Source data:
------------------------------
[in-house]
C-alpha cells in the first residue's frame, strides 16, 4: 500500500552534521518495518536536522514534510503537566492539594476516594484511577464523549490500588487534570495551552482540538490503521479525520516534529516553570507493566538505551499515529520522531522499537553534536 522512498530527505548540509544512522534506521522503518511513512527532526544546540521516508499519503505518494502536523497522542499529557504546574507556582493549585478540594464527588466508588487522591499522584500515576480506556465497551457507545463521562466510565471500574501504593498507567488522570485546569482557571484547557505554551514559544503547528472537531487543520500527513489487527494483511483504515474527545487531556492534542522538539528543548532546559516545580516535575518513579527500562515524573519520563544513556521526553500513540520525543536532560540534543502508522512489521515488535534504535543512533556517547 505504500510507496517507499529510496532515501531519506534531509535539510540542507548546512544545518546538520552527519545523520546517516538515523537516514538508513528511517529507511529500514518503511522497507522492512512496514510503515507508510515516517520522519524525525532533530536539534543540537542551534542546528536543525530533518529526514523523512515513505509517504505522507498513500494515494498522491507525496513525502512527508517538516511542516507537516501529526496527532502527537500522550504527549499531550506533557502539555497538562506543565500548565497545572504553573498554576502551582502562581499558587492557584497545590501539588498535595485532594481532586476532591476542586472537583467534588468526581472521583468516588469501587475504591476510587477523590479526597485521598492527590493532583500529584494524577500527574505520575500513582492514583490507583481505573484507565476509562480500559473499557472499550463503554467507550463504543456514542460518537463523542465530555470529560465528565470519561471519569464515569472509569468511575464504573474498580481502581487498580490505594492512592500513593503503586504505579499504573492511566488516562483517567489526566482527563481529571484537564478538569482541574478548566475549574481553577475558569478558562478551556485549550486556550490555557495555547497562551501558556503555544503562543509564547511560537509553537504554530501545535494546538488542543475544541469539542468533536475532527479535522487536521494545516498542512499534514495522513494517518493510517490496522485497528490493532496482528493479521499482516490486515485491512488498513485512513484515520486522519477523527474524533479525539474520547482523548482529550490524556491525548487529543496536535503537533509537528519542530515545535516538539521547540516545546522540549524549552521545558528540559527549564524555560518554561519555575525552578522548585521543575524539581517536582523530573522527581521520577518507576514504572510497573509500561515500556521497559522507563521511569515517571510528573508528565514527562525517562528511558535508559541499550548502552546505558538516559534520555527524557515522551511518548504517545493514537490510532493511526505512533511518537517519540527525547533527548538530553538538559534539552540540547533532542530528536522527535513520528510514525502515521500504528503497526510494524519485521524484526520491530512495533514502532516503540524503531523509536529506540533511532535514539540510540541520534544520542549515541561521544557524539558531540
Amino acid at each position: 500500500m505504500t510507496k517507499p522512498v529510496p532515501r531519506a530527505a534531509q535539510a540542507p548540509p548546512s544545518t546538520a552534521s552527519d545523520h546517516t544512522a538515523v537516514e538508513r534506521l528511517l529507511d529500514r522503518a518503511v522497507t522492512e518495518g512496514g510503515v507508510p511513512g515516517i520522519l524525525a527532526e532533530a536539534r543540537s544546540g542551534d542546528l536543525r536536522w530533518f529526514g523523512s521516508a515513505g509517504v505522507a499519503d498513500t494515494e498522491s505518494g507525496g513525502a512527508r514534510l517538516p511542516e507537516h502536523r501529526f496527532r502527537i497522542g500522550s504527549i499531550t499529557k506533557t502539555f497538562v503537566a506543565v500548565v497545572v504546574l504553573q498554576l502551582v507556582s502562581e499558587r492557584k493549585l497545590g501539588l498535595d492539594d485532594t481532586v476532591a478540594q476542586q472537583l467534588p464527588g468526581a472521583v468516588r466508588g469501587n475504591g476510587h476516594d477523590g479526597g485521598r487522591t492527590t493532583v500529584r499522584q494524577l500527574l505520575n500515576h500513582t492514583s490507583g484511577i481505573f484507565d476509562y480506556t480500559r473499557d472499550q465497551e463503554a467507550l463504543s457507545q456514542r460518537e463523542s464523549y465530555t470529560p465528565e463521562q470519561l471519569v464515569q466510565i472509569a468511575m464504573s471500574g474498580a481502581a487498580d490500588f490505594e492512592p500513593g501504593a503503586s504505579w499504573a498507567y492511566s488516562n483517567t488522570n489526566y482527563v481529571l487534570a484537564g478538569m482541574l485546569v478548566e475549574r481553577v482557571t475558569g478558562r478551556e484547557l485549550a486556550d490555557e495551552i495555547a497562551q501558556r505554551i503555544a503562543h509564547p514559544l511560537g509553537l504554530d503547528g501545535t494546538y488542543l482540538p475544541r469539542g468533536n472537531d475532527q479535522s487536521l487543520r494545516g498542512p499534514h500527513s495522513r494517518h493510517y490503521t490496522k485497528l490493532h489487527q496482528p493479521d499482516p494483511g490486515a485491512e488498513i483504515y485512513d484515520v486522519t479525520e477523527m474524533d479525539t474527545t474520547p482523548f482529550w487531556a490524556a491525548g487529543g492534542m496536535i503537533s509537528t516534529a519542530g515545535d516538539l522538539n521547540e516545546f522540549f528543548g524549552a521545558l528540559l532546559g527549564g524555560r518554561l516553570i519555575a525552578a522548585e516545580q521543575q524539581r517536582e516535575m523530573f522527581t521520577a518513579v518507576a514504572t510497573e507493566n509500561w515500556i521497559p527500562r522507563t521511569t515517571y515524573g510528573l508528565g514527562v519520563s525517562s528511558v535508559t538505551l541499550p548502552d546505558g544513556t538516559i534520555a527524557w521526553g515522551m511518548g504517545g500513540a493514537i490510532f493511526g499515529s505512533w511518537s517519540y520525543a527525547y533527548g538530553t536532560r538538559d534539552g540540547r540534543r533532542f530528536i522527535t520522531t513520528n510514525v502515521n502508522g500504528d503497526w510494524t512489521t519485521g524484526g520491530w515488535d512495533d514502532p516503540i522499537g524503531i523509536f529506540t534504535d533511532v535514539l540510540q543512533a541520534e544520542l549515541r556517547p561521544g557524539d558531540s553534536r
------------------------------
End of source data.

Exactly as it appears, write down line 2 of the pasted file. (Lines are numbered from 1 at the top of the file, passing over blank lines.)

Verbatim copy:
C-alpha cells in the first residue's frame, strides 16, 4: 500500500552534521518495518536536522514534510503537566492539594476516594484511577464523549490500588487534570495551552482540538490503521479525520516534529516553570507493566538505551499515529520522531522499537553534536 522512498530527505548540509544512522534506521522503518511513512527532526544546540521516508499519503505518494502536523497522542499529557504546574507556582493549585478540594464527588466508588487522591499522584500515576480506556465497551457507545463521562466510565471500574501504593498507567488522570485546569482557571484547557505554551514559544503547528472537531487543520500527513489487527494483511483504515474527545487531556492534542522538539528543548532546559516545580516535575518513579527500562515524573519520563544513556521526553500513540520525543536532560540534543502508522512489521515488535534504535543512533556517547 505504500510507496517507499529510496532515501531519506534531509535539510540542507548546512544545518546538520552527519545523520546517516538515523537516514538508513528511517529507511529500514518503511522497507522492512512496514510503515507508510515516517520522519524525525532533530536539534543540537542551534542546528536543525530533518529526514523523512515513505509517504505522507498513500494515494498522491507525496513525502512527508517538516511542516507537516501529526496527532502527537500522550504527549499531550506533557502539555497538562506543565500548565497545572504553573498554576502551582502562581499558587492557584497545590501539588498535595485532594481532586476532591476542586472537583467534588468526581472521583468516588469501587475504591476510587477523590479526597485521598492527590493532583500529584494524577500527574505520575500513582492514583490507583481505573484507565476509562480500559473499557472499550463503554467507550463504543456514542460518537463523542465530555470529560465528565470519561471519569464515569472509569468511575464504573474498580481502581487498580490505594492512592500513593503503586504505579499504573492511566488516562483517567489526566482527563481529571484537564478538569482541574478548566475549574481553577475558569478558562478551556485549550486556550490555557495555547497562551501558556503555544503562543509564547511560537509553537504554530501545535494546538488542543475544541469539542468533536475532527479535522487536521494545516498542512499534514495522513494517518493510517490496522485497528490493532496482528493479521499482516490486515485491512488498513485512513484515520486522519477523527474524533479525539474520547482523548482529550490524556491525548487529543496536535503537533509537528519542530515545535516538539521547540516545546522540549524549552521545558528540559527549564524555560518554561519555575525552578522548585521543575524539581517536582523530573522527581521520577518507576514504572510497573509500561515500556521497559522507563521511569515517571510528573508528565514527562525517562528511558535508559541499550548502552546505558538516559534520555527524557515522551511518548504517545493514537490510532493511526505512533511518537517519540527525547533527548538530553538538559534539552540540547533532542530528536522527535513520528510514525502515521500504528503497526510494524519485521524484526520491530512495533514502532516503540524503531523509536529506540533511532535514539540510540541520534544520542549515541561521544557524539558531540